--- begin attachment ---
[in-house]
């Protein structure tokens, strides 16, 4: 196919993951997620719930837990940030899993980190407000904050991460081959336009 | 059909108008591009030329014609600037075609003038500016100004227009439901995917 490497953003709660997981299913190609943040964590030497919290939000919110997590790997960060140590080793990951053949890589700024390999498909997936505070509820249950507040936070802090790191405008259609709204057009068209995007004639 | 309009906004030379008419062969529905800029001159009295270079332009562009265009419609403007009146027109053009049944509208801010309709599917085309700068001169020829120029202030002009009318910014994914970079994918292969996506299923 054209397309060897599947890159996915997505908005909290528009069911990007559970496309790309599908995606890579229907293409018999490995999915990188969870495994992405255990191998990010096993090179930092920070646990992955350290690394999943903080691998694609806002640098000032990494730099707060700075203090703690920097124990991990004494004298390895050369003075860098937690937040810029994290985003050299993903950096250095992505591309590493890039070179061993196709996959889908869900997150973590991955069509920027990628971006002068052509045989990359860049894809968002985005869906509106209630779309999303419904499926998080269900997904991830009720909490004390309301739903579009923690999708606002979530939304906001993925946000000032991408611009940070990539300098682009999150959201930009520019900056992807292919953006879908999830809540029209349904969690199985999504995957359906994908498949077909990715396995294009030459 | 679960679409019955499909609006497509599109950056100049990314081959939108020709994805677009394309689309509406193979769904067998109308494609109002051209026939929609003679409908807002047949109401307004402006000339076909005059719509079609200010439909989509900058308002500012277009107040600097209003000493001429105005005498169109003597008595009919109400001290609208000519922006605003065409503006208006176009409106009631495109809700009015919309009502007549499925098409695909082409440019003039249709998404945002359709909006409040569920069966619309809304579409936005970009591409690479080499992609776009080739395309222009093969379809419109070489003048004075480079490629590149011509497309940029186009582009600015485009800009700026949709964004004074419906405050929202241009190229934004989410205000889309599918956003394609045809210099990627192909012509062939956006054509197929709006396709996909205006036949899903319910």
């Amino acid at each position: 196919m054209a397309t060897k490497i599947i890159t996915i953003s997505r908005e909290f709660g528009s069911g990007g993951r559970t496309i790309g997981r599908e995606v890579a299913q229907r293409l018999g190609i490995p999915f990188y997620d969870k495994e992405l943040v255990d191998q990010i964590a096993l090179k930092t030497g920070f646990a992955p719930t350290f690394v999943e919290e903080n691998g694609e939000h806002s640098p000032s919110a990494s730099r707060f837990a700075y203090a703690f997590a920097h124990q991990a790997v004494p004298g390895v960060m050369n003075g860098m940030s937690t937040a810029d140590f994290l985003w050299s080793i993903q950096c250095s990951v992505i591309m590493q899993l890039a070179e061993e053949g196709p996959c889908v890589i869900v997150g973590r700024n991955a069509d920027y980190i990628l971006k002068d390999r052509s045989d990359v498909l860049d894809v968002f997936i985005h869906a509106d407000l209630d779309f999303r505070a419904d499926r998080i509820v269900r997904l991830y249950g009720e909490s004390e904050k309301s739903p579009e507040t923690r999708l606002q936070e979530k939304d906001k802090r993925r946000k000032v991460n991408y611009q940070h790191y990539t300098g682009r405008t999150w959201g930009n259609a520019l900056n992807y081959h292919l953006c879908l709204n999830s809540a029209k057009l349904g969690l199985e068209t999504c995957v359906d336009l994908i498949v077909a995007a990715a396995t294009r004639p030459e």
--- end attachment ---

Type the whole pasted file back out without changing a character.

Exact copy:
[in-house]
């Protein structure tokens, strides 16, 4: 196919993951997620719930837990940030899993980190407000904050991460081959336009 | 059909108008591009030329014609600037075609003038500016100004227009439901995917 490497953003709660997981299913190609943040964590030497919290939000919110997590790997960060140590080793990951053949890589700024390999498909997936505070509820249950507040936070802090790191405008259609709204057009068209995007004639 | 309009906004030379008419062969529905800029001159009295270079332009562009265009419609403007009146027109053009049944509208801010309709599917085309700068001169020829120029202030002009009318910014994914970079994918292969996506299923 054209397309060897599947890159996915997505908005909290528009069911990007559970496309790309599908995606890579229907293409018999490995999915990188969870495994992405255990191998990010096993090179930092920070646990992955350290690394999943903080691998694609806002640098000032990494730099707060700075203090703690920097124990991990004494004298390895050369003075860098937690937040810029994290985003050299993903950096250095992505591309590493890039070179061993196709996959889908869900997150973590991955069509920027990628971006002068052509045989990359860049894809968002985005869906509106209630779309999303419904499926998080269900997904991830009720909490004390309301739903579009923690999708606002979530939304906001993925946000000032991408611009940070990539300098682009999150959201930009520019900056992807292919953006879908999830809540029209349904969690199985999504995957359906994908498949077909990715396995294009030459 | 679960679409019955499909609006497509599109950056100049990314081959939108020709994805677009394309689309509406193979769904067998109308494609109002051209026939929609003679409908807002047949109401307004402006000339076909005059719509079609200010439909989509900058308002500012277009107040600097209003000493001429105005005498169109003597008595009919109400001290609208000519922006605003065409503006208006176009409106009631495109809700009015919309009502007549499925098409695909082409440019003039249709998404945002359709909006409040569920069966619309809304579409936005970009591409690479080499992609776009080739395309222009093969379809419109070489003048004075480079490629590149011509497309940029186009582009600015485009800009700026949709964004004074419906405050929202241009190229934004989410205000889309599918956003394609045809210099990627192909012509062939956006054509197929709006396709996909205006036949899903319910």
């Amino acid at each position: 196919m054209a397309t060897k490497i599947i890159t996915i953003s997505r908005e909290f709660g528009s069911g990007g993951r559970t496309i790309g997981r599908e995606v890579a299913q229907r293409l018999g190609i490995p999915f990188y997620d969870k495994e992405l943040v255990d191998q990010i964590a096993l090179k930092t030497g920070f646990a992955p719930t350290f690394v999943e919290e903080n691998g694609e939000h806002s640098p000032s919110a990494s730099r707060f837990a700075y203090a703690f997590a920097h124990q991990a790997v004494p004298g390895v960060m050369n003075g860098m940030s937690t937040a810029d140590f994290l985003w050299s080793i993903q950096c250095s990951v992505i591309m590493q899993l890039a070179e061993e053949g196709p996959c889908v890589i869900v997150g973590r700024n991955a069509d920027y980190i990628l971006k002068d390999r052509s045989d990359v498909l860049d894809v968002f997936i985005h869906a509106d407000l209630d779309f999303r505070a419904d499926r998080i509820v269900r997904l991830y249950g009720e909490s004390e904050k309301s739903p579009e507040t923690r999708l606002q936070e979530k939304d906001k802090r993925r946000k000032v991460n991408y611009q940070h790191y990539t300098g682009r405008t999150w959201g930009n259609a520019l900056n992807y081959h292919l953006c879908l709204n999830s809540a029209k057009l349904g969690l199985e068209t999504c995957v359906d336009l994908i498949v077909a995007a990715a396995t294009r004639p030459e």